Simon Kennedy On stage when you hit a punchline, the reward is the laughter. On radio the girls at accounts payable tell you that thing you did about Rihanna was funny … two hours later. It's nice, but not quite the same euphoric feeling.
Mikey Robins (In stand-up) it’s just you. Just you, a microphone, and what's going through your head. You know (when) you are going well. Whereas in radio, you sit there in the studio, you try your best – (but) it takes a week of breakfast radio to get the same feedback as you get instantly in a live gig.
Mick Molloy The main difference between the two is the immediacy of the feedback. With stand up you don't need to read the papers or wait for the ratings to come out to find out how you went. If something doesn't work, you know. Trust me, you know.
Natalie Locke The studio environment is … a major point of difference. In the studio, you're sitting around with a couple of your mates telling stories. You know them remarkably well, so you know what's going to make them laugh. It's easy to forget that there's a wider audience out there and you just sort of hope that they're finding you as funny as your co-hosts do. Stand-up is obviously far less forgiving. Your audience has paid to be there and they rightfully expect you to be funny. And you can figure out pretty quickly if they think you are funny or not. There is nothing quite so crushing as a silent audience, but then, there's nothing quite so intoxicating as hearing your audience laughing uproariously. With a radio show, you don't get those highs or lows. You just do your thing and hope that everyone likes it.

All of which leads to the question, “if that’s the case, then how should I modify my approach?”

Adam Richard The best advice I ever got on doing radio was from Wil Anderson. He once told me to imagine I was only talking to the people in the room, and one other person who I couldn’t see. That’s the audience. You’re not playing to a 1500 seat theatre, you’re talking to somebody in their car stuck in traffic. Your job isn’t to make people slap their thighs with laughter, it’s to be good company.
Tom Ballard I think the relationship between the audience member and the stand-up, and the relationship between the listener and the radio presenter, are vastly different. You build a presenter/listener relationship slowly over time, to the point where your comedy is really based around your overall personality as opposed to the strength of individual jokes.
Dave Thornton A full time radio gig is every weekday, so you have to pace yourself for the long haul. If something doesn't work, fix it tomorrow. Work hard but understand you'll get another crack at it. Unless your show get's axed which is pretty rare in FM Radio.

Finally, even if you were to perform your radio show to a live audience, the reaction might be fundamentally different to that of a stand-up comedy audience …

Tim Smith
Radio allows you to intimately connect to your audience as they live their lives. Stand up has an onsite audience who are not there to dig up a beach to win a car.

Tomorrow in 'The Brutal Truth' on Radio Today

Ratings – and other forms of Extreme Heckling

“With radio you also get heckled, but it comes every 6 weeks or so in the shape of ratings.
A drop in ratings is the equivalent to about a million people saying all at once,
‘Get off, you're not funny’”


“Strap yourself in for a lot of compromise and pseudo analysis. 
Everyone knows why ratings go up …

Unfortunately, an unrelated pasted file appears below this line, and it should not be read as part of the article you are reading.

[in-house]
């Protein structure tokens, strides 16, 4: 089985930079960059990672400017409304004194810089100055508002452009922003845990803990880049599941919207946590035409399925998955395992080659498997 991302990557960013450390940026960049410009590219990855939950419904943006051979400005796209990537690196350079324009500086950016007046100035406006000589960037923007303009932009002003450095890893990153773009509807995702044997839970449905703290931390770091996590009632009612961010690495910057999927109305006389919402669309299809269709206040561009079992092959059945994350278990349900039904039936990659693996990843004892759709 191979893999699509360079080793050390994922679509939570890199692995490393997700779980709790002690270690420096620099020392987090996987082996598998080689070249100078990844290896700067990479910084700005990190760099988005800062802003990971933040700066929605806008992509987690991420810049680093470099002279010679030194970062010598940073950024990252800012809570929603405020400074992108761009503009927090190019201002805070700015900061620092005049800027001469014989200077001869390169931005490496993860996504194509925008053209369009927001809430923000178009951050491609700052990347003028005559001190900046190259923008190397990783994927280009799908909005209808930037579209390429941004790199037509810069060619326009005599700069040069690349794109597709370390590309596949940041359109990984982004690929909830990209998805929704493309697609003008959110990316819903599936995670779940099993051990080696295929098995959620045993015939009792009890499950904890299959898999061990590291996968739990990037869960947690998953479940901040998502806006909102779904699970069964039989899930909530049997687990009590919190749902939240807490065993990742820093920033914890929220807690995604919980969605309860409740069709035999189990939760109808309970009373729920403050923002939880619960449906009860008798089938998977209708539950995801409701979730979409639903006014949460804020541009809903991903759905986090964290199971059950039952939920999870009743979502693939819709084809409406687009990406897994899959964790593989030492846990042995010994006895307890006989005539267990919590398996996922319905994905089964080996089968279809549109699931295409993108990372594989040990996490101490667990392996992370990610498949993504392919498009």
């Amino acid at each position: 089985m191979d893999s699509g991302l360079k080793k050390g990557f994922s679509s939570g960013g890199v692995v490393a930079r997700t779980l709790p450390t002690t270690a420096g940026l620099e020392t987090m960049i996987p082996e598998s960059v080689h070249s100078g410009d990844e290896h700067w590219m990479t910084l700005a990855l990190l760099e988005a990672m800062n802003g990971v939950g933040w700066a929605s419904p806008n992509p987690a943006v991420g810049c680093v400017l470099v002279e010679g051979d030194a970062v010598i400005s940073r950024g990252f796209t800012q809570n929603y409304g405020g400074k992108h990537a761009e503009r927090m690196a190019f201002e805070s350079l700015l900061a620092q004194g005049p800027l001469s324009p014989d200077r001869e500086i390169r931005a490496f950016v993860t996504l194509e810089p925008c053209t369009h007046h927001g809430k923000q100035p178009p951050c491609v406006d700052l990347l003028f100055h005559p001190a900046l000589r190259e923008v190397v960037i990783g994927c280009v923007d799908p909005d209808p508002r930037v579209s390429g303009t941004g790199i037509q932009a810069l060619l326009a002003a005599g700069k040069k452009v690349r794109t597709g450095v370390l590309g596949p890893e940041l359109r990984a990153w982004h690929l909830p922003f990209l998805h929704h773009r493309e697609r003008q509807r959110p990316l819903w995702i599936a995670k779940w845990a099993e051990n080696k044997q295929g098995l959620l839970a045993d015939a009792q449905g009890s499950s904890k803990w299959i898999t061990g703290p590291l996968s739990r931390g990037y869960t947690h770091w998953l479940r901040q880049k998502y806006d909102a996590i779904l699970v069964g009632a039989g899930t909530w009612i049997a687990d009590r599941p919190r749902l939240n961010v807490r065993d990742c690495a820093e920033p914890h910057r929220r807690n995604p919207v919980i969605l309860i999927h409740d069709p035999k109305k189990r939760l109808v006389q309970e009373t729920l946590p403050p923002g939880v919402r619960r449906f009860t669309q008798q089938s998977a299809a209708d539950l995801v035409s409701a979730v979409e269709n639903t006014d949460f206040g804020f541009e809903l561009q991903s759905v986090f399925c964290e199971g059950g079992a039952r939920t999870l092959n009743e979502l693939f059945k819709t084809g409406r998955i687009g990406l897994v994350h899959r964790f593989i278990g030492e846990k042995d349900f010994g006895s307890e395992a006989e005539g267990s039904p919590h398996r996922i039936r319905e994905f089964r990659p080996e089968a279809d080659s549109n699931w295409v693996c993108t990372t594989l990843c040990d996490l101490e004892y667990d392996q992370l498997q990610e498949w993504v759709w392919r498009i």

… but only after it happens”


“In radio, a man with tight jeans, cowboy boots and a pony tail
tells you whether or not you’re funny
based on the opinions of a focus group that he spoke to in the early 90’s”


“Who is our audience? What makes them tick?
Stand-up comics have the best insight … a stand-up audience IS the radio audience.
It's safe to say this poof has nil in common with Trish, out on her hen’s night,
with her twenty mates, getting blind through a straw shaped like a dick.
But having performed to a million Trish's over the years, I have a good idea what she's about.
I know her very well and I have a real respect for her.
Thank you stand-up! I know who I'm dealing with daily, break to break”


Brad March is a former CEO of the Austereo Network and is Managing Director of Marchmedia.

Sarah Levett is a successful standup comedian, writer, MC, co-host of the New FM Breakfast Show.  

Scott Muller is Director of MBOS Consulting Group, a media management and consulting firm. Click here to contact him.


Who They Are (our stellar panel of experts):

Craig Annis – comedian and host of Star 104.5 breakfast show on Central Coast
Robin Bailey – breakfast host of 97.3fm Brisbane
Tom Ballard – comedian and host of triple j breakfast
Tim Blackwell – host of Nova’s national drive show
Ciel – comedian and on-air personality, previously at Sea FM Central Coast
Joel Creasey – comedian and regularly appears on 92.9 Perth + other stations across Australia
Stav Davidson – comedian and host of B105 breakfast
Lisa Fernandez – host of 92.9 breakfast in Perth
Tom Gleeson – comedian and previous host of Mix 101.1 breakfast
Wendy Harmer – comedian, ex-host of 2Day FM Morning Crew, now Editor in Chief of The Hoopla
Paul Hogan – comedian and host of 92.9 breakfast in Perth
Amanda Keller – hosted Triple M Syd bfst with Andrew Denton, now on WSFM with Jonesy
Simon Kennedy – comedian and former host of weekend breakfast on Nova 96.9
Lehmo – comedian, TV personality and host of breakfast on Gold FM in Melbourne
Tommy Little – comedian and weekend breakfast host on Nova 100
Natalie Locke – host of Nova 937 breakfast in Perth and former stand-up comedian
Tony Martin – comedian, famous for Martin / Molloy, Get This, and the D-Generation. Currently a writer/director of ABC's Upper Middle Bogan
Mick Molloy – comedian, famous for Martin / Molloy, the D-Generation, and currently hosts breakfast on Triple M Melbourne
James O’Loghlin – comedian, TV personality and ABC radio host
Dave O’Neil – comedian and founding member of the Nova 100 breakfast show
Steve Philp – comedian and former host of weekend breakfast on Nova 96.9
Adam Richard – comedian who has worked at triple j and for the Today network
Mikey Robins – comedian who has worked on breakfast at triple j and Triple M Sydney
Tim 'Rosso' Ross – comedian and host of Mix drive in Sydney and Melbourne
Jamie Row – comedian and host of Mix 101.1 breakfast with Chrissie & Jane
Akmal Saleh – comedian and former host of Nova national drive show
Julian Schiller – comedy writer and host of Merrick & The Highway Patrol
Marty Sheargold – comedian and host of Nova’s national drive show
Tim Smith – worked on The Richard Stubbs Breakfast Show, Timbo & Bedder’s, and on Mix 101.1
Jo Stanley – host of breakfast on Fox FM Melbourne
Chrissie Swan – host of Mix 101.1 breakfast in Melbourne
Dave Thornton – comedian, host of Mamamia Today and current weekend show with Sophie Monk
Matt Tilley – host of breakfast on Fox FM Melbourne